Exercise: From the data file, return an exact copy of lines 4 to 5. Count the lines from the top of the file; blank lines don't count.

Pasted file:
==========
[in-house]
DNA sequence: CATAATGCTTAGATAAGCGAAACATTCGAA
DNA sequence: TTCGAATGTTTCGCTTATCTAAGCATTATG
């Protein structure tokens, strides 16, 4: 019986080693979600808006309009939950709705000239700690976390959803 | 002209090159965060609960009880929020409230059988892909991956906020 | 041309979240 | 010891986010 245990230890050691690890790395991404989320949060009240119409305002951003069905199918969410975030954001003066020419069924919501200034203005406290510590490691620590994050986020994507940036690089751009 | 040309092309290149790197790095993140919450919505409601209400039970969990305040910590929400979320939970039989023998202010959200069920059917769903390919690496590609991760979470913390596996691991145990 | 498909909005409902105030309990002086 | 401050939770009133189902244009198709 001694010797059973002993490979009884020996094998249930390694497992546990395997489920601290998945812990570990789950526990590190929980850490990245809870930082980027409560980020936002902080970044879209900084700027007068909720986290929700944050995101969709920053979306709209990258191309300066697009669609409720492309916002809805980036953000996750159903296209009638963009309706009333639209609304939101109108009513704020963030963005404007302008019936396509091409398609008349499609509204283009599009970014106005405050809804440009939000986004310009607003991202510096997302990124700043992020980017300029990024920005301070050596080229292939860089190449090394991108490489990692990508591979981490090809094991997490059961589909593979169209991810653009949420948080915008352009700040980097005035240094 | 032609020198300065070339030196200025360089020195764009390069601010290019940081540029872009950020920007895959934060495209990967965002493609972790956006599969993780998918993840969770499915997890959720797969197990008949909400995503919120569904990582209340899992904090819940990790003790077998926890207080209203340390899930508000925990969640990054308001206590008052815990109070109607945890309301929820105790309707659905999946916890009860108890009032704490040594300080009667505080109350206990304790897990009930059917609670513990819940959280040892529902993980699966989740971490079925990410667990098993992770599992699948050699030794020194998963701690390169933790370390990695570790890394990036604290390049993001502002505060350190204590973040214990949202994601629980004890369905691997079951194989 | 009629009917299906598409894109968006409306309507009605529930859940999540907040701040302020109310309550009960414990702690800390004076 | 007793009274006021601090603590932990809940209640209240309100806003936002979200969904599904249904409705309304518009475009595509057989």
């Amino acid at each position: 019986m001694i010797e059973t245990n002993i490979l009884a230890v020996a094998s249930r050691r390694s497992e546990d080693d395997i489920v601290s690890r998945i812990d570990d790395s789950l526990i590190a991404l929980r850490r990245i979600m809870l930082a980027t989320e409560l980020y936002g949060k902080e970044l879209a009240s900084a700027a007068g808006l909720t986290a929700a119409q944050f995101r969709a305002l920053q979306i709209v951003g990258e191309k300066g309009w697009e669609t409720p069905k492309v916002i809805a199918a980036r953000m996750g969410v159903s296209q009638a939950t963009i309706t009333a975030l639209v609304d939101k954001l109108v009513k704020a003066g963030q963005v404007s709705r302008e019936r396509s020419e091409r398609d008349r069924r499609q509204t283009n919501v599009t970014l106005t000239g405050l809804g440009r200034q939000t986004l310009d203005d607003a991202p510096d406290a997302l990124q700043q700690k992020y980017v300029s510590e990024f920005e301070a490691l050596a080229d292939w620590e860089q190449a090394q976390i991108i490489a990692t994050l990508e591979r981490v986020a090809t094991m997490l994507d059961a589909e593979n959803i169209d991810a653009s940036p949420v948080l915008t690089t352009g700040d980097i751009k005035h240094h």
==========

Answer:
């Protein structure tokens, strides 16, 4: 019986080693979600808006309009939950709705000239700690976390959803 | 002209090159965060609960009880929020409230059988892909991956906020 | 041309979240 | 010891986010 245990230890050691690890790395991404989320949060009240119409305002951003069905199918969410975030954001003066020419069924919501200034203005406290510590490691620590994050986020994507940036690089751009 | 040309092309290149790197790095993140919450919505409601209400039970969990305040910590929400979320939970039989023998202010959200069920059917769903390919690496590609991760979470913390596996691991145990 | 498909909005409902105030309990002086 | 401050939770009133189902244009198709 001694010797059973002993490979009884020996094998249930390694497992546990395997489920601290998945812990570990789950526990590190929980850490990245809870930082980027409560980020936002902080970044879209900084700027007068909720986290929700944050995101969709920053979306709209990258191309300066697009669609409720492309916002809805980036953000996750159903296209009638963009309706009333639209609304939101109108009513704020963030963005404007302008019936396509091409398609008349499609509204283009599009970014106005405050809804440009939000986004310009607003991202510096997302990124700043992020980017300029990024920005301070050596080229292939860089190449090394991108490489990692990508591979981490090809094991997490059961589909593979169209991810653009949420948080915008352009700040980097005035240094 | 032609020198300065070339030196200025360089020195764009390069601010290019940081540029872009950020920007895959934060495209990967965002493609972790956006599969993780998918993840969770499915997890959720797969197990008949909400995503919120569904990582209340899992904090819940990790003790077998926890207080209203340390899930508000925990969640990054308001206590008052815990109070109607945890309301929820105790309707659905999946916890009860108890009032704490040594300080009667505080109350206990304790897990009930059917609670513990819940959280040892529902993980699966989740971490079925990410667990098993992770599992699948050699030794020194998963701690390169933790370390990695570790890394990036604290390049993001502002505060350190204590973040214990949202994601629980004890369905691997079951194989 | 009629009917299906598409894109968006409306309507009605529930859940999540907040701040302020109310309550009960414990702690800390004076 | 007793009274006021601090603590932990809940209640209240309100806003936002979200969904599904249904409705309304518009475009595509057989």
């Amino acid at each position: 019986m001694i010797e059973t245990n002993i490979l009884a230890v020996a094998s249930r050691r390694s497992e546990d080693d395997i489920v601290s690890r998945i812990d570990d790395s789950l526990i590190a991404l929980r850490r990245i979600m809870l930082a980027t989320e409560l980020y936002g949060k902080e970044l879209a009240s900084a700027a007068g808006l909720t986290a929700a119409q944050f995101r969709a305002l920053q979306i709209v951003g990258e191309k300066g309009w697009e669609t409720p069905k492309v916002i809805a199918a980036r953000m996750g969410v159903s296209q009638a939950t963009i309706t009333a975030l639209v609304d939101k954001l109108v009513k704020a003066g963030q963005v404007s709705r302008e019936r396509s020419e091409r398609d008349r069924r499609q509204t283009n919501v599009t970014l106005t000239g405050l809804g440009r200034q939000t986004l310009d203005d607003a991202p510096d406290a997302l990124q700043q700690k992020y980017v300029s510590e990024f920005e301070a490691l050596a080229d292939w620590e860089q190449a090394q976390i991108i490489a990692t994050l990508e591979r981490v986020a090809t094991m997490l994507d059961a589909e593979n959803i169209d991810a653009s940036p949420v948080l915008t690089t352009g700040d980097i751009k005035h240094h």